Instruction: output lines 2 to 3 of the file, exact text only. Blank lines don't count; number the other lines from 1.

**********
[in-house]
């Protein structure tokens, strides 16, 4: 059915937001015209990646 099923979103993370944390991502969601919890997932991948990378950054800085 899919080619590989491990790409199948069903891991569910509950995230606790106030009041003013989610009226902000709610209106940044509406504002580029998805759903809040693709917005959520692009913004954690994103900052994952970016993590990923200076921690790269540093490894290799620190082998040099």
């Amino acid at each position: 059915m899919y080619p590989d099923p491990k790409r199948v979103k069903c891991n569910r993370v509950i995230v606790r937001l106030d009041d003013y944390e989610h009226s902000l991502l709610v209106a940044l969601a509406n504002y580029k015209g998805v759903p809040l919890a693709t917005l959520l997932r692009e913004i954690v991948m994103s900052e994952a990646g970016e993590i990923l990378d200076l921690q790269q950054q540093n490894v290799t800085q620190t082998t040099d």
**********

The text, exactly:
């Protein structure tokens, strides 16, 4: 059915937001015209990646 099923979103993370944390991502969601919890997932991948990378950054800085 899919080619590989491990790409199948069903891991569910509950995230606790106030009041003013989610009226902000709610209106940044509406504002580029998805759903809040693709917005959520692009913004954690994103900052994952970016993590990923200076921690790269540093490894290799620190082998040099």
């Amino acid at each position: 059915m899919y080619p590989d099923p491990k790409r199948v979103k069903c891991n569910r993370v509950i995230v606790r937001l106030d009041d003013y944390e989610h009226s902000l991502l709610v209106a940044l969601a509406n504002y580029k015209g998805v759903p809040l919890a693709t917005l959520l997932r692009e913004i954690v991948m994103s900052e994952a990646g970016e993590i990923l990378d200076l921690q790269q950054q540093n490894v290799t800085q620190t082998t040099d």